Re: occupancy permission.


Hi Ken,

That's pretty good. It took us about 8 years. Didn't worry us too much as the Chief Building Inspector at the time didn't have one after 9 years. The local Building Act does not require a Final (a.k.a. occupancy permit) for a single private dwelling to be lawfully occupied, only that a permit exists. Also, a permit cannot be lapsed if the dwelling has substantial commencement. Bit of a bane to regulators :-) but imho very wise.

Very odd phenomenon, this 'stink pipe through the roof' shibboleth. Occurs in a lot of places. My (long) association with buildings has led me to avoid breaching roof planes in any climate zone unless it is unavoidable.

I should be a performance-based criterion. The Codes should provide for performance-based solutions as an alternative to prescription or 'deemed-to-satisfy'. My (again long) association with prescription is that it invariably ends up producing a dumb result in one area or another. No one is capable of playing God (even if they think otherwise). Prescription blocks innovation and makes codes difficult to adapt to change. They can always add a requirement for "peer review" or similar if they get nervous ...

Amish building practices ... I encountered something similar with households of Melanesian and Polynesian descent who have a problem with certain domestic functions all being grouped under one roof. The solution was to point out that nowhere in the building codes was there a requirement for "one dwelling - one contiguous roof".
Regards
Add pictures here
<% if( /^image/.test(type) ){ %>
<% } %>
<%-name%>
Add image file
Upload

Townsville North Queensland Oz - about 19 deg south 146 east

Could be a concern I guess, although I'm not sure how. Once had -21 Celcius in the old place in Wales. No sign of anything filling with ice except the toilet pan, but then it wouldn't stay that low for long. I recall ours was the only house around that didn't have burst pipes. I'd lashed it up with black plastic for the cold system and butylene for the hot. It swelled but didn't split. The copper stuff was bursting all over the place.

We had a caravan and a chemical loo in a shed recycled from the dump. Dunno how we got away with it. Maybe no neighbours at the time to dob us in, except people in the same situation :-)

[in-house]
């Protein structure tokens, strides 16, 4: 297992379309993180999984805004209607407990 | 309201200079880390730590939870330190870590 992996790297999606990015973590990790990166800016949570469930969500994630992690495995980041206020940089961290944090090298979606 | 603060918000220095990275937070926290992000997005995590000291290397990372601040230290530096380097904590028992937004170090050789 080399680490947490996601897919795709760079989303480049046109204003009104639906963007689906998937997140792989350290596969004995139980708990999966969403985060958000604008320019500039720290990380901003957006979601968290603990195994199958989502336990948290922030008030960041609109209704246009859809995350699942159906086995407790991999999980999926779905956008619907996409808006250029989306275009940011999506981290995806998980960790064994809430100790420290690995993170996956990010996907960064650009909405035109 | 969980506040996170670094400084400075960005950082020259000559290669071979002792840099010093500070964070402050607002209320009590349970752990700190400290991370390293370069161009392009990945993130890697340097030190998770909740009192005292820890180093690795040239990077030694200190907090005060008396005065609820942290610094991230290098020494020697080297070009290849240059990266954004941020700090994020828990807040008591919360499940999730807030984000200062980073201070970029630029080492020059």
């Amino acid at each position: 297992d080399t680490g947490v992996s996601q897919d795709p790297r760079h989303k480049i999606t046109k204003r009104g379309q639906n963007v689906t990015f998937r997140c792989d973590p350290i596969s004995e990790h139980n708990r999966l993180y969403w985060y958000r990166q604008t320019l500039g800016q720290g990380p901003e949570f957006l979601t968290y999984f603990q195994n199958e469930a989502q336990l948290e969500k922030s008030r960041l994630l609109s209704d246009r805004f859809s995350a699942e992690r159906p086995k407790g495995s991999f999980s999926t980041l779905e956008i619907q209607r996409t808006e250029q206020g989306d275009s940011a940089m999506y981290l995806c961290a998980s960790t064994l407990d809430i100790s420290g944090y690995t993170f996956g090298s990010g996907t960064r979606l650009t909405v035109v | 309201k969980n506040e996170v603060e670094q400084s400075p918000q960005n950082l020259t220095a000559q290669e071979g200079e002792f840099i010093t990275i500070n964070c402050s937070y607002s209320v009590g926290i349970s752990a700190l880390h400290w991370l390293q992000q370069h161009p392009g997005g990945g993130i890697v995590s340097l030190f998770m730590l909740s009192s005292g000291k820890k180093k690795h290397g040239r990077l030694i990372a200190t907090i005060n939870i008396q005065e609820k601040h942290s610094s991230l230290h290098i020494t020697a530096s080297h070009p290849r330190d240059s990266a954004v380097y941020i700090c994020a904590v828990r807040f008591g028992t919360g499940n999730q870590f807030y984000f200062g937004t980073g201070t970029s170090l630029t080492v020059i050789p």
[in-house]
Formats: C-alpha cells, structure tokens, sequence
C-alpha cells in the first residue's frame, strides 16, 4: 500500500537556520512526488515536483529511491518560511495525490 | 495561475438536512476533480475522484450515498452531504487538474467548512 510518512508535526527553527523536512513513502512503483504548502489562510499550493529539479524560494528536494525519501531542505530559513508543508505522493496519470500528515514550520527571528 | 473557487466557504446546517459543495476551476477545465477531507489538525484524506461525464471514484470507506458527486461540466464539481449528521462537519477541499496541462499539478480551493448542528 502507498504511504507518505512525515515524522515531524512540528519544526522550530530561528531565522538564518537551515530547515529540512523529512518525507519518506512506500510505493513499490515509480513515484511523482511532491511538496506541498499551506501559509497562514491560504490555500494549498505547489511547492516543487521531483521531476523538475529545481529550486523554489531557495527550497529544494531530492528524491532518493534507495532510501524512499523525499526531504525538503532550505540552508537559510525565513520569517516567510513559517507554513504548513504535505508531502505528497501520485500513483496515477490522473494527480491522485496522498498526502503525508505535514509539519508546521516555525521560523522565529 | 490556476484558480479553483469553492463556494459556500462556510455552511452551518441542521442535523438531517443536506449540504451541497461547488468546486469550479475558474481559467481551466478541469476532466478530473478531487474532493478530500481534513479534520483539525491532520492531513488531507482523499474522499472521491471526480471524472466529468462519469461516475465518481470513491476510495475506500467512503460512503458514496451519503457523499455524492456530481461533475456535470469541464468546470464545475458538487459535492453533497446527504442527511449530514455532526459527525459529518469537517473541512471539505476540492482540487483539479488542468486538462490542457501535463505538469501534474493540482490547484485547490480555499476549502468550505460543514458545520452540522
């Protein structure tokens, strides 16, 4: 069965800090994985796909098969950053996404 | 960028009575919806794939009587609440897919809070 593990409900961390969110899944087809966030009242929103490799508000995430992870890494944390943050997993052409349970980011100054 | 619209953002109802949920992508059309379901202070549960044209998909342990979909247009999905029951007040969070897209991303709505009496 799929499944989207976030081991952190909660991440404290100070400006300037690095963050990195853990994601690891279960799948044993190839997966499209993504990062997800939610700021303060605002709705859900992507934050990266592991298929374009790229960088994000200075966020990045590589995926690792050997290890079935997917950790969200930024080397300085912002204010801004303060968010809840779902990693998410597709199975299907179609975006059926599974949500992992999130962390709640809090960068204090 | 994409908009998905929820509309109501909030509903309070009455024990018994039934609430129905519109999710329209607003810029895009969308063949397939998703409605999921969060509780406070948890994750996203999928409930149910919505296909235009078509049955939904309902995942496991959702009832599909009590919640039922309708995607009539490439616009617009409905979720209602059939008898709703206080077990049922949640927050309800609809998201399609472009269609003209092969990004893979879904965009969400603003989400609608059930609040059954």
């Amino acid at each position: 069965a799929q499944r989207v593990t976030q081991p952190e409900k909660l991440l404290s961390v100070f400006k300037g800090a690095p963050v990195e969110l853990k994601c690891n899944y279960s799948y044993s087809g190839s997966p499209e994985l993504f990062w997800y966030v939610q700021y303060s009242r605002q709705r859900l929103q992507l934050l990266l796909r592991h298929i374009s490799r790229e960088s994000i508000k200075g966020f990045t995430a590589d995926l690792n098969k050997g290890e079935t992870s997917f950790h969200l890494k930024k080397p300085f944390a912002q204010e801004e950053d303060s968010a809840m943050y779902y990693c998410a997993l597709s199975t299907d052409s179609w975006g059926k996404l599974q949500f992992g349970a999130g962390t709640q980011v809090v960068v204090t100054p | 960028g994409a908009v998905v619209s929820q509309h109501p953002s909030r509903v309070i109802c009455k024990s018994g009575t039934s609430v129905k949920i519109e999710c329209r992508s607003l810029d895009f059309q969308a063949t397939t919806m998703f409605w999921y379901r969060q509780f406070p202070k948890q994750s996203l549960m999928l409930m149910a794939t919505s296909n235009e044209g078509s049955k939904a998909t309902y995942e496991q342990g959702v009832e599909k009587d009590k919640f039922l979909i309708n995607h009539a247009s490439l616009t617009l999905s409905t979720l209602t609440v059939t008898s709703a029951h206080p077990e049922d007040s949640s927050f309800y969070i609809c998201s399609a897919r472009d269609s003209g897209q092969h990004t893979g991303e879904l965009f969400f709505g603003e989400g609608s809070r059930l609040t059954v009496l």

Add pictures here
<% if( /^image/.test(type) ){ %>
<% } %>
<%-name%>
Add image file
Upload

Yes it is - mostly. Currently wet season, hot, humid, thunderstorms, but no cyclones or monsoon troughs yet.
We can pretty much rely on around 650 watts / m2 coming down most days. Up to now the take-up on solar has been very low because reticulated power was cheap, but that's about to change

[snip]
[snip]
Wow - makes my bones ache just thinking about it. If it drops below 16C here I start dreaming about frosty mist-covered hillsides.... A cold winter morning here is like 6C at 5am, so you go looking for a warm jacket, or debate whether the electric heater in the cupboard will set the place on fire....
Add pictures here
<% if( /^image/.test(type) ){ %>
<% } %>
<%-name%>
Add image file
Upload
wrote

We are currently paying 16 cents ($A) per kwh on the basic tariff. Not cheap after all. The problem here in NQ is there is no local base- load power station yet. Base load is dependent on plants 1500km or more south of here, and the losses in the grid amount to about 30%. So local solar isn't going to make much difference compared to that.
The CO2 targets are regarded as reasonable by some and inadequate by others. Australia gets hammered a bit because it is a major exporter of coal, and because the per capita energy consumption is relatively high. However, Australia produces around 30% of the world's aluminium. Don't know how much is consumed locally, but with only 20m people it isn't going to be much of the 30%. If you take the three aluminium smelting plants out of the equation the per capita consumption rate drops dramatically.